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Monday, May 12, 2008

the 80/20 rule -- watch out for the 20 (or 10, or 5)

This posting in the Chris on Engineering blog explains better than I've seen elsewhere the application of the 80/20 rule.

Today, Daniel Smith and I discussed a potential advertiser for our publications. The new business wishes to promote an Internet-related service. Its owners had spent significant money exhibiting at a renovations show, and received no satisfactory results. The enterprise, operated part-time, has a budget of $2,000 for business development. Daniel, working with them to find a way to help them generate business, suggested some ideas on how they could improve their approach. He then asked me for advice on how we could help out.

Alas, in this case, I turned into a rather blunt boss, telling him to decline their business. This is after we spent about 10 minutes discussing the enterprise. Neither of us could figure out how the business would realistically earn a profit. I told Daniel I wasn't interested in doing a half-size (that is 50 per cent below our minimum volume) advertorial feature for them because it probably wouldn't work, and we would spend more time serving them than we could possibly hope to achieve in useful business. In any case, I couldn't ethically encourage a situation where we would drain almost half of their marketing budget on a single advertorial story.

I have some grey hairs, having survived (and sometimes thrived) in business for 20 years. At the very beginning, I drew up a plan that just didn't add up as a rational business, but I listened to my heart and gut feelings, and proceeded. But I also set a condition: I would only launch the business if I could do it with absolutely no money.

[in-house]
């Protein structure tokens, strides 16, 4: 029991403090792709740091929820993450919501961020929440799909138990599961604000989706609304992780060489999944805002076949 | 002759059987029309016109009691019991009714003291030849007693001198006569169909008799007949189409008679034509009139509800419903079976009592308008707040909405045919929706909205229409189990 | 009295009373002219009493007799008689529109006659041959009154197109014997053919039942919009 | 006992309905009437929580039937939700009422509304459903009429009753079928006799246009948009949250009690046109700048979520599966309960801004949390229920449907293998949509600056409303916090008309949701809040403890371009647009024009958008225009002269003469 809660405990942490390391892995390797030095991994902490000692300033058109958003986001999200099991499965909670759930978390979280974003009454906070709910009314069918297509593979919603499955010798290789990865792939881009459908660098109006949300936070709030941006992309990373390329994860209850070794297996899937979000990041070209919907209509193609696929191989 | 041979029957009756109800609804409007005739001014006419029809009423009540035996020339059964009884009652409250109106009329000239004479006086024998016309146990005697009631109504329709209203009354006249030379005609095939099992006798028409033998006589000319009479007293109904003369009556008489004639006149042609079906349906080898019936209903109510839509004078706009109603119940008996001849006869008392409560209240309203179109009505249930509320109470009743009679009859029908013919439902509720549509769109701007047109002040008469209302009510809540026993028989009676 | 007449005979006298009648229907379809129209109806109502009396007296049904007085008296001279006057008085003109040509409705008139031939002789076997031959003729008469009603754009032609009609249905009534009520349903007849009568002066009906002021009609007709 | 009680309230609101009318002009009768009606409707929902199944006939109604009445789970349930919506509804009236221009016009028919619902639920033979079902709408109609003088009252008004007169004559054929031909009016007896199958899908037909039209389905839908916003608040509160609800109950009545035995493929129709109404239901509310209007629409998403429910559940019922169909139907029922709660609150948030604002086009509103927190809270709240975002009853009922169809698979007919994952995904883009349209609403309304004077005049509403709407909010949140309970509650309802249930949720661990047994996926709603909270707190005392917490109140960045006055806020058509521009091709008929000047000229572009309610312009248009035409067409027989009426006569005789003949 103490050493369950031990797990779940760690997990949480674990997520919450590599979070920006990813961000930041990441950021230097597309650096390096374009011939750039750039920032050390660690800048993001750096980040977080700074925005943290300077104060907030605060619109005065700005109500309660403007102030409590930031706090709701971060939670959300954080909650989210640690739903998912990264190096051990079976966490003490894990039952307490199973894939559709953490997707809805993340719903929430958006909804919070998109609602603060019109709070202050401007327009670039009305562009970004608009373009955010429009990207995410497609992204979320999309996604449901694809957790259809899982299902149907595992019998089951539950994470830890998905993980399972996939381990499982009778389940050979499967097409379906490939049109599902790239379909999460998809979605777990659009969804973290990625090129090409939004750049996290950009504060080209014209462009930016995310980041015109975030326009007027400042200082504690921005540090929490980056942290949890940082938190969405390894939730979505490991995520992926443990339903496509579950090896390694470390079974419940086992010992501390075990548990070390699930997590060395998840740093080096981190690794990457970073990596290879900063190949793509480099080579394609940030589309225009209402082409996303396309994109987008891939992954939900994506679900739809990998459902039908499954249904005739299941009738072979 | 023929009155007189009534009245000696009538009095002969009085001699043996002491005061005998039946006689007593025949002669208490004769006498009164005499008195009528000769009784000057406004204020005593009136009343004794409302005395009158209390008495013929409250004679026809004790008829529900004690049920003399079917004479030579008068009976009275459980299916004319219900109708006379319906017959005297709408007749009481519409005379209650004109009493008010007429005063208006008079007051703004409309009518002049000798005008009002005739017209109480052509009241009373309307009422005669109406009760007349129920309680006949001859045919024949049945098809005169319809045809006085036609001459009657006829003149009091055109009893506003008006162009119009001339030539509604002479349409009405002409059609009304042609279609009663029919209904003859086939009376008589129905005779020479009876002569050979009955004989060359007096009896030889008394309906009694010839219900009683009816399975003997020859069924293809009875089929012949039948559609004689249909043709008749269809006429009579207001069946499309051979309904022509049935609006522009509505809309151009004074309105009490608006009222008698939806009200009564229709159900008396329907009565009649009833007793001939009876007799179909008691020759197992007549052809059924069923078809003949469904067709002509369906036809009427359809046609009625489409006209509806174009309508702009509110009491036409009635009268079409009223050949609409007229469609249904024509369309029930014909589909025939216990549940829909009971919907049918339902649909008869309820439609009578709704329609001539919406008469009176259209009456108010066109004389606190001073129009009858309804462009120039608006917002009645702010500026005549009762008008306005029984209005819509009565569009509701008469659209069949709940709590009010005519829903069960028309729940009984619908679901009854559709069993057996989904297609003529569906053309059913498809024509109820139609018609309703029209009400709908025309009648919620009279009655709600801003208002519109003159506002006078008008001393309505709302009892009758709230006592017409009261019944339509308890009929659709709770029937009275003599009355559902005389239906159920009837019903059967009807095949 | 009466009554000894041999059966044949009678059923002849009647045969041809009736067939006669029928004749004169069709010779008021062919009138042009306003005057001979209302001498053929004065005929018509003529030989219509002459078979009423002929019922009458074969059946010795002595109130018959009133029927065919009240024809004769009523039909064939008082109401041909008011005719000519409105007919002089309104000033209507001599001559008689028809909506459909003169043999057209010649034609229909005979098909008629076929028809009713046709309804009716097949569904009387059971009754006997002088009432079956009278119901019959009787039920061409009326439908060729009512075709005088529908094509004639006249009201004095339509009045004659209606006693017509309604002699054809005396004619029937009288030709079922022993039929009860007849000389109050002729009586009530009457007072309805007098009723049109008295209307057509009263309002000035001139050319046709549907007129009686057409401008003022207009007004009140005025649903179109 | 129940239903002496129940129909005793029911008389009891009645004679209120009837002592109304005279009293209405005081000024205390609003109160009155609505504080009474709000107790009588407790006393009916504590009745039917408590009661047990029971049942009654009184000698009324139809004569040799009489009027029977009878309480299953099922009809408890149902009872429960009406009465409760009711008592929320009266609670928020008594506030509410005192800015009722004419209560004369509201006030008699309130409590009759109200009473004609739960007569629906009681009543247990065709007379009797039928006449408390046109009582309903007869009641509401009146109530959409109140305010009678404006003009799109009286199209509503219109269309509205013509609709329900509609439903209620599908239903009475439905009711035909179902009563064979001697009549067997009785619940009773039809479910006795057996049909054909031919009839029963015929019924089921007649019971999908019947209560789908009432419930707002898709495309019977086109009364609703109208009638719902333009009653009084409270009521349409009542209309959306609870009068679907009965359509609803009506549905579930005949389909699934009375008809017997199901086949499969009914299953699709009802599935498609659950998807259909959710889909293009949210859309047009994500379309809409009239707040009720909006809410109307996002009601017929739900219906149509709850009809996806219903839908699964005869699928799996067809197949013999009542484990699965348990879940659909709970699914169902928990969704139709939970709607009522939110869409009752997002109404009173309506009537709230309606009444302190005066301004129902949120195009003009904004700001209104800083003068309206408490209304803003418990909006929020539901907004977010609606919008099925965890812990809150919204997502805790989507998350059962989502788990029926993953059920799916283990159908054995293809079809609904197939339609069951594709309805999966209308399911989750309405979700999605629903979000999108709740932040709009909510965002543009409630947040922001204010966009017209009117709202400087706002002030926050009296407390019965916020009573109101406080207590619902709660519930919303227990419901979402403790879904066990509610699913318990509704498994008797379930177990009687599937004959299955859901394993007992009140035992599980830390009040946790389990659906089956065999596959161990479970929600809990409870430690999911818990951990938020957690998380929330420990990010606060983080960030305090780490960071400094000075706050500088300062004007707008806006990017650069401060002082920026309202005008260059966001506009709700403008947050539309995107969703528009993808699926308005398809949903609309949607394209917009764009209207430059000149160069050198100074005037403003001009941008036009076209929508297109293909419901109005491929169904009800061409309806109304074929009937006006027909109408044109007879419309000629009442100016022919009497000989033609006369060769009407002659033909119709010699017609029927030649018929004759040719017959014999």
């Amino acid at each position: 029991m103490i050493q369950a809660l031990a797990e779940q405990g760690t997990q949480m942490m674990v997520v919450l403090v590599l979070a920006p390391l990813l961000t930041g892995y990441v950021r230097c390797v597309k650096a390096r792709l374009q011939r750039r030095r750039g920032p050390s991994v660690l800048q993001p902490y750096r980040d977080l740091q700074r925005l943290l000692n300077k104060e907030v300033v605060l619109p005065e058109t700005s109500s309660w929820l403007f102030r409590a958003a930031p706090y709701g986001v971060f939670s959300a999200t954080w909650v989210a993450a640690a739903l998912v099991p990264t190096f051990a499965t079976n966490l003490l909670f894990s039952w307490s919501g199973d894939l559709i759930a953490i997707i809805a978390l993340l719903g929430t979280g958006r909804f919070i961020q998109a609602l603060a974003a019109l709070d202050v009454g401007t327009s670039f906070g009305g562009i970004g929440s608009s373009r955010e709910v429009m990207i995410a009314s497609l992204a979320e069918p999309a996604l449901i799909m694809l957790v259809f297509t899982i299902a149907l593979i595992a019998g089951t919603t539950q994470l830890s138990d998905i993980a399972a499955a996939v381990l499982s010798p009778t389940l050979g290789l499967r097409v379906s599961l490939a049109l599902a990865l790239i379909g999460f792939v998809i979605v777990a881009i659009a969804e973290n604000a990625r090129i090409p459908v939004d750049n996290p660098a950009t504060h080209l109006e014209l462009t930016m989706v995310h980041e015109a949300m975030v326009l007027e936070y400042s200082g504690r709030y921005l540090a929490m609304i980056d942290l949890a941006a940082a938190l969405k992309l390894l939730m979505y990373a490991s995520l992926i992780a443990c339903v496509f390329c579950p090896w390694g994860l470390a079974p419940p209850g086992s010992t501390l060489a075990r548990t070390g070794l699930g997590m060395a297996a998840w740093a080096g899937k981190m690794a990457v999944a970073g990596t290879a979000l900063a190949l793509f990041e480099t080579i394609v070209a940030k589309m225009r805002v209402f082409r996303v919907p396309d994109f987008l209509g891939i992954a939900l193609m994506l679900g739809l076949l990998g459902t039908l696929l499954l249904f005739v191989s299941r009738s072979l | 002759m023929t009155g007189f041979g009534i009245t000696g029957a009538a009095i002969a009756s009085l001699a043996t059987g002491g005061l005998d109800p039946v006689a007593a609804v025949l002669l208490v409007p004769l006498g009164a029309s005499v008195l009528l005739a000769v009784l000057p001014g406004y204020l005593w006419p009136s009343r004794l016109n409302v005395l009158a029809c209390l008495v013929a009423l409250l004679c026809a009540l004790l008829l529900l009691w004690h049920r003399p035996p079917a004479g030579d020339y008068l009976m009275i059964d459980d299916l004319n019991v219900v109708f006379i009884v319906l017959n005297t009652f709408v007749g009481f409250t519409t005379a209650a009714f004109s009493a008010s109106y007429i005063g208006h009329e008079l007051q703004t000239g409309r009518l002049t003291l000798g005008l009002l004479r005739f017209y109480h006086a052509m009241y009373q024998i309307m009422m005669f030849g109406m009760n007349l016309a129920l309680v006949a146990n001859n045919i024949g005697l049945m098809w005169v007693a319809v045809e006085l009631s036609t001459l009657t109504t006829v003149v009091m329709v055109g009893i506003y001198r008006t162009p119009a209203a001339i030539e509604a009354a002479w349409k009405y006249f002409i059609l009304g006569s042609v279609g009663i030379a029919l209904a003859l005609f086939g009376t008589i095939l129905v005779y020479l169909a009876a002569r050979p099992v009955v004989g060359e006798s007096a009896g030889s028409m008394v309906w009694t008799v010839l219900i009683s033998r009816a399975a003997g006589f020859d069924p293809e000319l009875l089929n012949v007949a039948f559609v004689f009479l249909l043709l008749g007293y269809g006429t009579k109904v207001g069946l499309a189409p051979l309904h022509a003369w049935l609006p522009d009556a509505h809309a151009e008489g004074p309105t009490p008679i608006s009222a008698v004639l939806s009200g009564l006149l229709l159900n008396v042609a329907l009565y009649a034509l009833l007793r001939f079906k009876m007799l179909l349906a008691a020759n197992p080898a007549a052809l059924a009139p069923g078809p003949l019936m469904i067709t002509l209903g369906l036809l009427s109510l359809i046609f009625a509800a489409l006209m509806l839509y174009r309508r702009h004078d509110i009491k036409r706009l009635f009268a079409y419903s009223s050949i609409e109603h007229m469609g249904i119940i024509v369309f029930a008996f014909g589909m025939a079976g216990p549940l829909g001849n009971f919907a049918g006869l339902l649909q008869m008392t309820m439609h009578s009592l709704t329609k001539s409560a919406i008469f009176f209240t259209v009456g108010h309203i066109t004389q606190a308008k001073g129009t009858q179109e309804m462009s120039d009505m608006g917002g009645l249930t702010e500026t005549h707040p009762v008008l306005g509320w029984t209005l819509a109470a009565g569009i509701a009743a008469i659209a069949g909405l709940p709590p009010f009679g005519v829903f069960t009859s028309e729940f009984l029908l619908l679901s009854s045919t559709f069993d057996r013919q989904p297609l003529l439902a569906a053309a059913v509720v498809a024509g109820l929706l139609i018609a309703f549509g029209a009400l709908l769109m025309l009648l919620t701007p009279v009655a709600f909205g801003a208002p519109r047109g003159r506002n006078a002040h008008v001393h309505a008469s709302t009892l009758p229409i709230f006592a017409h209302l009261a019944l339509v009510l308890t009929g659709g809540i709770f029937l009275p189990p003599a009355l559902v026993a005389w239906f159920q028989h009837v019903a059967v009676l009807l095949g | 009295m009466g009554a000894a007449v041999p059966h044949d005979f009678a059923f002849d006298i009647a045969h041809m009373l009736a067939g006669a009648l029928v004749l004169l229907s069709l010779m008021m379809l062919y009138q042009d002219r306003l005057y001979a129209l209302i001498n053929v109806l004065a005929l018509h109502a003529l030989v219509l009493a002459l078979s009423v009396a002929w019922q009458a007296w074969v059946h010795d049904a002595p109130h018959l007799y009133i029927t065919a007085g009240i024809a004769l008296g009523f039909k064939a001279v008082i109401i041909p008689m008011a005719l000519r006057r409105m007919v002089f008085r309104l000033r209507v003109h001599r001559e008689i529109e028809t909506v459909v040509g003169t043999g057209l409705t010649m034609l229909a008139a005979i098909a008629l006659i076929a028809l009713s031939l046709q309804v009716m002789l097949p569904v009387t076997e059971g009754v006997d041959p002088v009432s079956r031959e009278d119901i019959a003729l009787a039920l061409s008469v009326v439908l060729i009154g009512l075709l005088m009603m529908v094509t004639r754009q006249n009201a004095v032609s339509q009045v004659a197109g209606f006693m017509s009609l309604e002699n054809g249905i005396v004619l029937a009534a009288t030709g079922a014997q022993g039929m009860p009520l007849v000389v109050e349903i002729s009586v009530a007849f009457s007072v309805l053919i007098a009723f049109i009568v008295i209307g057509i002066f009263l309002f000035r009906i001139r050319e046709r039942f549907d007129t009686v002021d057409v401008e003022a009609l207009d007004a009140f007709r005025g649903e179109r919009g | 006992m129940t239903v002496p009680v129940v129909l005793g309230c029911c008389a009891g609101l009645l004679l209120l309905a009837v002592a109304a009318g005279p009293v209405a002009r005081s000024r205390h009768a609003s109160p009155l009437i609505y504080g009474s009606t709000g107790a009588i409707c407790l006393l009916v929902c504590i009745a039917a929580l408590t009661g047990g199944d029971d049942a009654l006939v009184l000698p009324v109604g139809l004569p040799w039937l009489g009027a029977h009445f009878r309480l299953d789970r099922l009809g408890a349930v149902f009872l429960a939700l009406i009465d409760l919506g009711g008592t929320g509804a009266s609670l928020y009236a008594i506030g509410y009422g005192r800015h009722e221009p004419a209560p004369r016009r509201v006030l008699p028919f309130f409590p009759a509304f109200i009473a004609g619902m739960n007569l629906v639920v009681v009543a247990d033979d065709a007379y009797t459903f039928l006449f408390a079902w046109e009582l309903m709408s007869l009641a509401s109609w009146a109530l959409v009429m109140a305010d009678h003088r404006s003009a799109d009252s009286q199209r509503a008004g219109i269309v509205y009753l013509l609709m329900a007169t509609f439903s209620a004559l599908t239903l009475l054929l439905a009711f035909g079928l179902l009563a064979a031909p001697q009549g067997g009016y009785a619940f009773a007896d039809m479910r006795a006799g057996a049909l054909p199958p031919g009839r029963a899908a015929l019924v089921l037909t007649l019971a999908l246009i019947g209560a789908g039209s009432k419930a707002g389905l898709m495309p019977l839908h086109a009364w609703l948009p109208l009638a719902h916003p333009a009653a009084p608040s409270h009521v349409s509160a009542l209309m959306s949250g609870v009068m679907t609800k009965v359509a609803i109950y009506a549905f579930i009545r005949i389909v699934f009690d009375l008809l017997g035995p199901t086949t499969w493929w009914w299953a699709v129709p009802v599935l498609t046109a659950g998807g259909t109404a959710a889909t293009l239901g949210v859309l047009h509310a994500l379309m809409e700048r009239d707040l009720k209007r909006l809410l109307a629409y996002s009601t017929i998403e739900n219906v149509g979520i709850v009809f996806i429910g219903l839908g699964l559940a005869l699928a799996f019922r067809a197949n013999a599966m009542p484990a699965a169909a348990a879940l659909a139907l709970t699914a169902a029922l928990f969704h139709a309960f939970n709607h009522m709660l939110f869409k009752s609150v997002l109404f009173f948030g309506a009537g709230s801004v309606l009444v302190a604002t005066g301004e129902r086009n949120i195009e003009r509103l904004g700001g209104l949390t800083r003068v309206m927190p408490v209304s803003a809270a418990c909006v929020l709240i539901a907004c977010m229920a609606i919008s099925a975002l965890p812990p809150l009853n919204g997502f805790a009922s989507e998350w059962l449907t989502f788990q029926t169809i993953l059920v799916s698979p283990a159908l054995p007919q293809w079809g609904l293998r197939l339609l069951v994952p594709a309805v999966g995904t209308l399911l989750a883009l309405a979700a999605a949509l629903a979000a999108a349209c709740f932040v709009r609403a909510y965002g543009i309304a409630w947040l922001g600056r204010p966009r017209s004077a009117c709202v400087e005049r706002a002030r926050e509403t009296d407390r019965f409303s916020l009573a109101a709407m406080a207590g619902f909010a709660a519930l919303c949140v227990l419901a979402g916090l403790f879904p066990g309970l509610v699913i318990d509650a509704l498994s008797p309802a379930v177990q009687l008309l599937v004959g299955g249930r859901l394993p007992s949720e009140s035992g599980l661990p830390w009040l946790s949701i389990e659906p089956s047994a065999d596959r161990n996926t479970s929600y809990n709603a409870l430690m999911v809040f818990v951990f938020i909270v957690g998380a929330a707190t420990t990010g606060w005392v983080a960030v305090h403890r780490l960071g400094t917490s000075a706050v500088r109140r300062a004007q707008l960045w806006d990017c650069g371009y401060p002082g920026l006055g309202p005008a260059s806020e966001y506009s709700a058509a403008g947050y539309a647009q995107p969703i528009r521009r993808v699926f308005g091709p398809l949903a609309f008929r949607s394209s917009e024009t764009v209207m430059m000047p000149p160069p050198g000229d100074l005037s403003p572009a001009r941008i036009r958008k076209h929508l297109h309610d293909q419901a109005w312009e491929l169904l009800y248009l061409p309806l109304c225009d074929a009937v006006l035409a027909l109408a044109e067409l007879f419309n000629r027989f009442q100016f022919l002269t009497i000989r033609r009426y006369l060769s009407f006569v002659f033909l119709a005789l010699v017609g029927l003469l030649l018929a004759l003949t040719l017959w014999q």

With some creative interpretation of the Unemployment Insurance legislation, my former employer assisted me with a planned layoff (I realize this isn't quite 'right' but two decades have passed, and now the government actually has a program that allows budding entrepreneurs to collect unemployment benefits while launching their business), so I had some income support, but how could I pay the bills of my fledgling publishing enterprise?

I decided to see if I could collect the money from advertisers before publishing, without a prototype, just an idea. To help make the offer appealing, I set up the Net and Gross pricing system -- offering a 25 per cent discount for prepayment. (We continue the system, but now provide the discount if advertisers settle their account quickly after publication).

I succeeded. Several clients liked the idea, and were willing to hand me a cheque on the spot. I sold a few thousand dollars worth of advertising, enough to produce certified cheques for the design house and printer. And I was in business.

You can compare my start-up approach to the Internet start-up business with no revenue, and no proven market. "Woah!", I say. If you wish to start a business without a track record, you've got to preserve your capital -- and make sure that customers will pay before you go too far.

We simply cannot ethically take their money because I can't see how we can generate the kind of fast and immediate returns they need to survive. The entrepreneurs should not be talking with one of my advertising representatives: They should be on the phone, meeting people, and getting people to pay for their idea, not spending money on wishful dreams.

Meanwhile, we should use our time more wisely and work with potential clients who can pay and will benefit from our services.

I pointed out to Daniel how, just before discussing this matter, we had reviewed our progress in seeking business relating to a $500 million project. While we had spent about 15 minutes on the Internet pipe-dream, we had spent just a minute figuring our strategy to find business where there is real money and valid opportunity. Here, more clearly than ever, the 80/20 principle applies -- spend just a little more time and effort on the things that produce results, and cut just a little from the things that don't (20 per cent each side) and you'll gain far more than you spend.

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